Wisdom since the Enlightenment
With the Enlightenment and the rise of modern biblical scholarship came a departure from the traditional definition of wisdom literature as material attributed to Solomon. Attention turned now to the issues of form and redaction criticism and particularly to newly discovered ancient Near Eastern wisdom parallels (especially Egyptian texts). In this period the term wisdom literature came to be a standard designation for a vaguely defined type of Old Testament literature.
Interest in the implications of scientific findings for the standing of wisdom in biblical theology also arose in the modern period, doubtless in reaction to the Enlightenment preoccupation with historical critical method. Von Rad's (1972) three-part chronological division of Old Testament wisdom history into old (secular) wisdom, theological wisdom, and apocalyptic wisdom is perhaps the most comprehensive result of such study, although it has received sharp criticism by such scholars as James Crenshaw and Gerald Sheppard.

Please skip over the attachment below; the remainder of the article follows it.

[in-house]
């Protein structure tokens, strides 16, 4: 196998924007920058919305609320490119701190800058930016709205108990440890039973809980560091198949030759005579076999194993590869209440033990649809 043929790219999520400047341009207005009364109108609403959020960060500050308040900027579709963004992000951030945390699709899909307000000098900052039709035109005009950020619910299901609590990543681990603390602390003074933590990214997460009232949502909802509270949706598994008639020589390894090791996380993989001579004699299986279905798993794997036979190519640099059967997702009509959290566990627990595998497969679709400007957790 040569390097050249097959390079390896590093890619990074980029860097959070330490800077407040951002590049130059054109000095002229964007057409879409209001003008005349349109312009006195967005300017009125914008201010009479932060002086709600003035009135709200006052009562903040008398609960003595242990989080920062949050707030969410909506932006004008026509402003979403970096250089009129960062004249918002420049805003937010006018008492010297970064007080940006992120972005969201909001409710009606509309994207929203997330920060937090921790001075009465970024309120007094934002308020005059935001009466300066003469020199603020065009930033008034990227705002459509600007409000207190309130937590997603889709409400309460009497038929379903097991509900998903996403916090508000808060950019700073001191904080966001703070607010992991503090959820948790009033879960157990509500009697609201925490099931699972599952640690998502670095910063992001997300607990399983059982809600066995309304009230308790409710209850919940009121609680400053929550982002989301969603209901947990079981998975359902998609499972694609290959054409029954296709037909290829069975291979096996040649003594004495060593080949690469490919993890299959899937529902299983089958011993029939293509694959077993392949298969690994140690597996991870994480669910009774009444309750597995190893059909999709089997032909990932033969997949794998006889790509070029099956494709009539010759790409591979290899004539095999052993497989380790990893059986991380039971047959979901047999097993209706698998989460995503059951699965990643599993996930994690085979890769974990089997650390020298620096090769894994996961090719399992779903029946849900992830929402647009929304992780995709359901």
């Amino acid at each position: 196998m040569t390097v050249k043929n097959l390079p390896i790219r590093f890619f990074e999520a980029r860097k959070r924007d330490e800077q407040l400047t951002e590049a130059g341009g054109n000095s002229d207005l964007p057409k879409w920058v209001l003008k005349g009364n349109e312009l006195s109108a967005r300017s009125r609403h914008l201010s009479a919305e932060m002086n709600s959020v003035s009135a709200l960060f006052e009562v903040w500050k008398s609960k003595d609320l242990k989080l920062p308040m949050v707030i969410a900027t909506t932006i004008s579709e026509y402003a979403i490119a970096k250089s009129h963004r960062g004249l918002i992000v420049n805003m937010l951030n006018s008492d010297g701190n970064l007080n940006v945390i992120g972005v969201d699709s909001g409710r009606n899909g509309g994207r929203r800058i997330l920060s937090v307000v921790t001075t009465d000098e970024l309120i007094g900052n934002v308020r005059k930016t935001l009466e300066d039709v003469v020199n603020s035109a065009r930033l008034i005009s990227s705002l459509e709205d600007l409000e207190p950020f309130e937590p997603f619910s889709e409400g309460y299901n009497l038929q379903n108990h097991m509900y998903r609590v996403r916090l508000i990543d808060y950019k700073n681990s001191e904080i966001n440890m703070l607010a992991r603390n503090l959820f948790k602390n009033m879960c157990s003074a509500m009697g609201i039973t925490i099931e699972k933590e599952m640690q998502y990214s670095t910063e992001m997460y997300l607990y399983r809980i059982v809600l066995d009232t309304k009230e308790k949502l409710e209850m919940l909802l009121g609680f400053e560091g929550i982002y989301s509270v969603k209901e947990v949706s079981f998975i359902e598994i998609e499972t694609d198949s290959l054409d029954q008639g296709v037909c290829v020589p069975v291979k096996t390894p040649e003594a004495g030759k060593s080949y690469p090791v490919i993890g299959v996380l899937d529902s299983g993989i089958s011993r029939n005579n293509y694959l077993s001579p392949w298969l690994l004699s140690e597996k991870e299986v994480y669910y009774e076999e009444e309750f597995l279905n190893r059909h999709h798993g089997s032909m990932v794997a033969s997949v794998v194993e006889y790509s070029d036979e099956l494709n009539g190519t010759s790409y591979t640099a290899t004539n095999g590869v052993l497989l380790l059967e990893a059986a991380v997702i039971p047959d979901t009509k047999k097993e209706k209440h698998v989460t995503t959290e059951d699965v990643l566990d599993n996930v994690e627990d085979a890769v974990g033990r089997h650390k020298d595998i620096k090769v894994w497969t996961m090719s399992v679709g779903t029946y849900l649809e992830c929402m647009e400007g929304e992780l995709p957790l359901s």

In the 1950s a new and extensive exploration of wisdom influence on biblical texts generally not defined as wisdom literature was initiated by von Rad's (1966) study of the Joseph narrative in Genesis. Von Rad's claim that the Genesis narrative, through its use of wisdom themes and vocabulary, presents Joseph as one trained in the wisdom of the Egyptian court drew much criticism but also gave rise to a generation of similar studies. Studies of other narrative texts, like Whybray's (1968) Succession Narrative and Talmon's (1963) study of the Book of Esther, followed von Rad's lead. Legal and prophetic texts were similarly explored by Moshe Weinfeld, Joseph Jensen, William Whedbee, and others.